We took a bike ride through rural Guilin, China with all of the kids. This was at the bottom of a mountain as we prepped for the hike up the mountain. I love this shot. These two are very close in age and make up their own little section of the family. All the kids seem unite to take care of these little ones.
It was quite a hike to get up here, but everyone made it. Don’t be so surprised that little Aliah made it. Be surprised that Becky and Jeff made it. I think Jeff carried her most of the way up the mountain. I think Becky carried her too. I only had to carry my camera. Being a photographer has its advantages. My photo duties trump good friend, “let me carry your child up the mountain,” duties. So I only had to drag myself up the mountain. That was hard enough.
This was our countryside bike ride. I could have enjoyed riding a bike through the country there for days. Every time you came around a bend, there were more of these strange mountains and something very interesting to see. The people, the farm lands, the buildings, the textures. I think if I were to go again, I would want to spend a few more days just riding a mountain bike around the countryside.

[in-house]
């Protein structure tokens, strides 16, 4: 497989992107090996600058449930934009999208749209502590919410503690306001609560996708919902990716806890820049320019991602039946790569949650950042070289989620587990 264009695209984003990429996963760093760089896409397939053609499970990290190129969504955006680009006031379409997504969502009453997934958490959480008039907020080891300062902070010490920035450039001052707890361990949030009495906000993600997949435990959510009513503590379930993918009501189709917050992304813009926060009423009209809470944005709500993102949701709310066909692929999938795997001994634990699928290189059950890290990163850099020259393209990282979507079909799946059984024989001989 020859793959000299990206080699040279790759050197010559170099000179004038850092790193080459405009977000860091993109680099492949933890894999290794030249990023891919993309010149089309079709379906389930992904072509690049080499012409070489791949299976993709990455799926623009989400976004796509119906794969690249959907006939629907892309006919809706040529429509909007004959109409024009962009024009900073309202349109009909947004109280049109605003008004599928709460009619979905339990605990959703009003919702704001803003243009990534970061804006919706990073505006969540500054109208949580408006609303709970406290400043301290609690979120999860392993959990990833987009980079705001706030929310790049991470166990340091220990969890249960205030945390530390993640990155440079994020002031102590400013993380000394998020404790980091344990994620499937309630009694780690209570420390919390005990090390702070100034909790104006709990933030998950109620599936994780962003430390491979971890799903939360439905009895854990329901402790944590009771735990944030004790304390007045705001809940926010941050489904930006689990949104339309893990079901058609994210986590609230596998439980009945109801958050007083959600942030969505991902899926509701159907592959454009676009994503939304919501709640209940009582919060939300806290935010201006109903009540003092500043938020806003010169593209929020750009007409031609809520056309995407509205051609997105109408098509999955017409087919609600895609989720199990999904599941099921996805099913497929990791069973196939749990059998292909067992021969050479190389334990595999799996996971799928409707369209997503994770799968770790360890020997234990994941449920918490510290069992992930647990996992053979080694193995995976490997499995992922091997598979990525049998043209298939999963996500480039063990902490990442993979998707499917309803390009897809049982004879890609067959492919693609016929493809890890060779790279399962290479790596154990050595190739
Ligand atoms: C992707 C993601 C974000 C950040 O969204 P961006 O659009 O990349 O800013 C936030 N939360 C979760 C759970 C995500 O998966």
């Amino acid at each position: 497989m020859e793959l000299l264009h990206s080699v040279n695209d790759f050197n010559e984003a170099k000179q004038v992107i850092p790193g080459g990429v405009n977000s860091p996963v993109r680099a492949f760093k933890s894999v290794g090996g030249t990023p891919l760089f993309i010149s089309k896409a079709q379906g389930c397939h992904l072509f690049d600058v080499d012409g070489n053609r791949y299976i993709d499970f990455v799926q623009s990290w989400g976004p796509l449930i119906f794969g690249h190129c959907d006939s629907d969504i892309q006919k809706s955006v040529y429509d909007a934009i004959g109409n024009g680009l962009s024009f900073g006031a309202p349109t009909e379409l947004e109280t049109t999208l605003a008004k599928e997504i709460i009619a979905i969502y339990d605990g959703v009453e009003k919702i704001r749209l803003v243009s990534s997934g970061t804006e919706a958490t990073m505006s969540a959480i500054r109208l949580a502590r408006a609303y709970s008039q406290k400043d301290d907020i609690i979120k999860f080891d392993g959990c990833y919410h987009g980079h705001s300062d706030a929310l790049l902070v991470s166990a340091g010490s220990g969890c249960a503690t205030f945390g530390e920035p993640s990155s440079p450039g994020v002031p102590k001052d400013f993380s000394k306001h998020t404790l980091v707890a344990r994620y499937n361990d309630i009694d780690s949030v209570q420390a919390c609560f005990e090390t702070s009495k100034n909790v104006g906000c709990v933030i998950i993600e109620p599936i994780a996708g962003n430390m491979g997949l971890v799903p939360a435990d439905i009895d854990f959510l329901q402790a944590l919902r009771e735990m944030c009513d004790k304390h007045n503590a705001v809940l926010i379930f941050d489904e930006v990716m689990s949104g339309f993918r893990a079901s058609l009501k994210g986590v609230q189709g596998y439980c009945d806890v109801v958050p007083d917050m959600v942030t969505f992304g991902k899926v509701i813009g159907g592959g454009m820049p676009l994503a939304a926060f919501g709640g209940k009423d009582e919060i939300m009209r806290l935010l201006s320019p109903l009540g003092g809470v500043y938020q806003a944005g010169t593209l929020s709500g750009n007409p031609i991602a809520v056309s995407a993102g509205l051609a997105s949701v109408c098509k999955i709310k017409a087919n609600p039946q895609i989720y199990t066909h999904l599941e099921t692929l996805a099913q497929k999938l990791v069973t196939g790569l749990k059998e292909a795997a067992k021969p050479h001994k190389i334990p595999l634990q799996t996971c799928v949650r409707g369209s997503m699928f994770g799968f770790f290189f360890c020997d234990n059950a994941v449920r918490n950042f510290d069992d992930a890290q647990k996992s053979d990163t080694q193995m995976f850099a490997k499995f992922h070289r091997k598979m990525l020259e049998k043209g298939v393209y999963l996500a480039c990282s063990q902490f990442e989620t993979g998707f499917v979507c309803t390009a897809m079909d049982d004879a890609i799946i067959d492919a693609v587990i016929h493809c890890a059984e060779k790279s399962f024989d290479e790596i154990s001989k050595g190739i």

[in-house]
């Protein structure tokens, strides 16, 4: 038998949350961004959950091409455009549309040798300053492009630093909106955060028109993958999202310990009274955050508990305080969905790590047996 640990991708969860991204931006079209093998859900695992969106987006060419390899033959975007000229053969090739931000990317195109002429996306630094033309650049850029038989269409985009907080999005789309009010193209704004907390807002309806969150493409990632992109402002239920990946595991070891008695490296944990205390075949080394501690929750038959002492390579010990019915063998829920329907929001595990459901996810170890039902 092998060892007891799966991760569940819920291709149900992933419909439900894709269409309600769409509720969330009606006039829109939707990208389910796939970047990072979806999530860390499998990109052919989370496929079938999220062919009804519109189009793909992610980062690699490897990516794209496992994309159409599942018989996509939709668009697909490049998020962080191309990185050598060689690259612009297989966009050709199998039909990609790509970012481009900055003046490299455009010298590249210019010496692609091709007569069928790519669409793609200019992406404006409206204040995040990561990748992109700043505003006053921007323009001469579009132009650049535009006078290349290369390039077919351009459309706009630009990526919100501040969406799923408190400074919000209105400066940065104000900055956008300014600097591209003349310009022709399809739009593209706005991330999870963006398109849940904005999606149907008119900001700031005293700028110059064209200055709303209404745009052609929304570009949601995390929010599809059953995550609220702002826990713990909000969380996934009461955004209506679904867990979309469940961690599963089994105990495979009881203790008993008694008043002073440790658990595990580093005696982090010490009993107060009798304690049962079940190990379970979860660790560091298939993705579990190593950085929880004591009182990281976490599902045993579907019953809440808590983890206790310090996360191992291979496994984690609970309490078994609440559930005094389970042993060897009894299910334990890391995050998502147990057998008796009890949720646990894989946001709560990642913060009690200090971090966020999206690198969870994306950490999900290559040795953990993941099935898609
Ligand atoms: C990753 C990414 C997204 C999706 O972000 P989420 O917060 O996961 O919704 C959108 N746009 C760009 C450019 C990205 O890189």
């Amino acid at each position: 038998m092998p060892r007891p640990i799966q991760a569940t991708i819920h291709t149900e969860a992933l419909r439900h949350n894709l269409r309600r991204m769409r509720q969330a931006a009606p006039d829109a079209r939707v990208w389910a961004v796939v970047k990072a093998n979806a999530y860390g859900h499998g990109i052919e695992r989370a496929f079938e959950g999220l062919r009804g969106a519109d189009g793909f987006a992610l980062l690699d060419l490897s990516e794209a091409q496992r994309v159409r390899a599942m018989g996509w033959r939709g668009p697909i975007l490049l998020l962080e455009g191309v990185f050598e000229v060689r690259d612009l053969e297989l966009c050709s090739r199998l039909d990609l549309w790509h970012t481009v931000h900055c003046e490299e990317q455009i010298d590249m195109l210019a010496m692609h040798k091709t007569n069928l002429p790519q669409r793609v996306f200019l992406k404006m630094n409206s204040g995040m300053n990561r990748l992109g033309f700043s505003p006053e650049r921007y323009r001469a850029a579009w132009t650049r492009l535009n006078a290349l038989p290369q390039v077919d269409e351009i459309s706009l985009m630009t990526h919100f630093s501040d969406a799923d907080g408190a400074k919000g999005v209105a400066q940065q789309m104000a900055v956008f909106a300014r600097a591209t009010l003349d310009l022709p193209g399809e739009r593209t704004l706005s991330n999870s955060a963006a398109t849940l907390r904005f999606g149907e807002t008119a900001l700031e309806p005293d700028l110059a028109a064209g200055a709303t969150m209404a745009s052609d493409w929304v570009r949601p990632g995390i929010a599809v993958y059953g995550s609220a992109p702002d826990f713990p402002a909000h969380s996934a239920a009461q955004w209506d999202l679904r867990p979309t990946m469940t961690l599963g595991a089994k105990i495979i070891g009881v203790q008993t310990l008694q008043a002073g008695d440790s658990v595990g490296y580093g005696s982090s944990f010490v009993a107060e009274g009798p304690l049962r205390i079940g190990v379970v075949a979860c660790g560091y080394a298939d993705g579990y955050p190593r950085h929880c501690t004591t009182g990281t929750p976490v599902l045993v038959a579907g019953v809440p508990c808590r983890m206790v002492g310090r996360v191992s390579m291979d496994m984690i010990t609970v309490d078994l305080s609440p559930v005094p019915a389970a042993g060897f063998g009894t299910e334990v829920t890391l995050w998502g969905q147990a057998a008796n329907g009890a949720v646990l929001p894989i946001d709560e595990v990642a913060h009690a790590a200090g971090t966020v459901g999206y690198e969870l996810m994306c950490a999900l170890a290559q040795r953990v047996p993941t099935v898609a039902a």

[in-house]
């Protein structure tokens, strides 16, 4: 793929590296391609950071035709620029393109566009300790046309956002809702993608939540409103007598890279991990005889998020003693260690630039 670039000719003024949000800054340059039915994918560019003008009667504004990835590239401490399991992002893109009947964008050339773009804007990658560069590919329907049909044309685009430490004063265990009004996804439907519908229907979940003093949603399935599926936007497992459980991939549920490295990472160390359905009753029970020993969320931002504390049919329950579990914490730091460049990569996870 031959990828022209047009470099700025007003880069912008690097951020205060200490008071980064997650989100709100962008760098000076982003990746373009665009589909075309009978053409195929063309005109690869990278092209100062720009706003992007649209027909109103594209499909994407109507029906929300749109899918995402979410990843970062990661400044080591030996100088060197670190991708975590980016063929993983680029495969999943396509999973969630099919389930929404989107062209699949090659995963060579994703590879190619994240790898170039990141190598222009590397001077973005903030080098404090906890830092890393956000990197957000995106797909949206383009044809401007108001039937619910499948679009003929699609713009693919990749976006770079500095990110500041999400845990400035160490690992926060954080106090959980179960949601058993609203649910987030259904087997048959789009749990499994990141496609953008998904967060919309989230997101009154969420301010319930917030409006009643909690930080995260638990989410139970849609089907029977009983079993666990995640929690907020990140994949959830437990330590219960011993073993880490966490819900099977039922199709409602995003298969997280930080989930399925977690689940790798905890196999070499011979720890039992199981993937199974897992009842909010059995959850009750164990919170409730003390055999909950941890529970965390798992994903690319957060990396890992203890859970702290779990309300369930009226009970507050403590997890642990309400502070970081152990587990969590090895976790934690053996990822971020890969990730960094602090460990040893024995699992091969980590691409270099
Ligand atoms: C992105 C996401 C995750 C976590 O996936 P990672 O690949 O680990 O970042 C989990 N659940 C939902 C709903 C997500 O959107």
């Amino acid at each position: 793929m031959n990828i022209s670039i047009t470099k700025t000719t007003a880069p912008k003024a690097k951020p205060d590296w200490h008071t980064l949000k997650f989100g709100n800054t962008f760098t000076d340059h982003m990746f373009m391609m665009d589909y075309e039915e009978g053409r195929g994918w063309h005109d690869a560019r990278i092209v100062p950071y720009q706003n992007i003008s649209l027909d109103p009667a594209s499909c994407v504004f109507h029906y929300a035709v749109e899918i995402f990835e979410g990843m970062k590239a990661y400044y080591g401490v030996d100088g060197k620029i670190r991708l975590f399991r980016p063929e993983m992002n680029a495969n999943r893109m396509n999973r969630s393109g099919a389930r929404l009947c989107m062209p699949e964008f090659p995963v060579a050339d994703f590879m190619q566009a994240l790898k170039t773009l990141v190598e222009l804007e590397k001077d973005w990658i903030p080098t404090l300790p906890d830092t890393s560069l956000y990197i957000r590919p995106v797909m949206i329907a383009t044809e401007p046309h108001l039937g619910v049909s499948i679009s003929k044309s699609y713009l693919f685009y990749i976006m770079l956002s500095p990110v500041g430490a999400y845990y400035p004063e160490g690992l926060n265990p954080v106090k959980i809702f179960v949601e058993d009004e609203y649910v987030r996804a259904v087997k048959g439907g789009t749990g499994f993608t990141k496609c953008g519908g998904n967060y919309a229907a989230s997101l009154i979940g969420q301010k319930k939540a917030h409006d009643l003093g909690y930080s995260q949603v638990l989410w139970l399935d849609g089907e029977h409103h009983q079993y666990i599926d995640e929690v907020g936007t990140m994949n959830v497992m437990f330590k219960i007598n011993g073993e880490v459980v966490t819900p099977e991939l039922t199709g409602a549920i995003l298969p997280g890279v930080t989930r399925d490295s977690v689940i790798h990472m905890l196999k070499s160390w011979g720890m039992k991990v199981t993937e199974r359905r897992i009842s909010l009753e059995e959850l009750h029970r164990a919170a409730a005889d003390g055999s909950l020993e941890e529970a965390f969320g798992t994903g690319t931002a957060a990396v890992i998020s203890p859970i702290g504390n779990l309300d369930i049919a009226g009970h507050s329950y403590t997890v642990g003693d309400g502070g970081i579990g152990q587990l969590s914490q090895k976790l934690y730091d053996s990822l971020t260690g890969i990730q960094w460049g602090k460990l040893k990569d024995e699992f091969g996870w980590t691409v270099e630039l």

We also traveled by boat. These little rafts are made of bamboo. They can seat two passengers and a gondolier. And no, he does not sing to you! Sometimes, he will try to communicate with you, but ours knew three words in English, so most of our communication was in pointing and nodding. This is Larsen. I have known him for a long time (because he is one of Becky’s kids). We had a good time on our river rafting adventure.
There’s Jeff with piled high with kids. By the time we reached the end of our river excursion, it was sunset. But sunset here is much softer and darker than other places because the finger like mountains block the sun very early in the late afternoon and the humidity (at almost 100%) scatters and softens the light you do have.
I suppose you would have a hard time judging when you would get true sunset on any given week as the sun shifts around the sky because the sun can be completely obscured by one of the finger mountains one week and the next week the sun could be seen through a gap between the mountains, giving you another 20 minutes of direct light in the day. At any rate, the soft quality of this image comes from the low and indirect and soft light of sunset in Yangshuo. It is truly unlike any place I have ever been on the planet.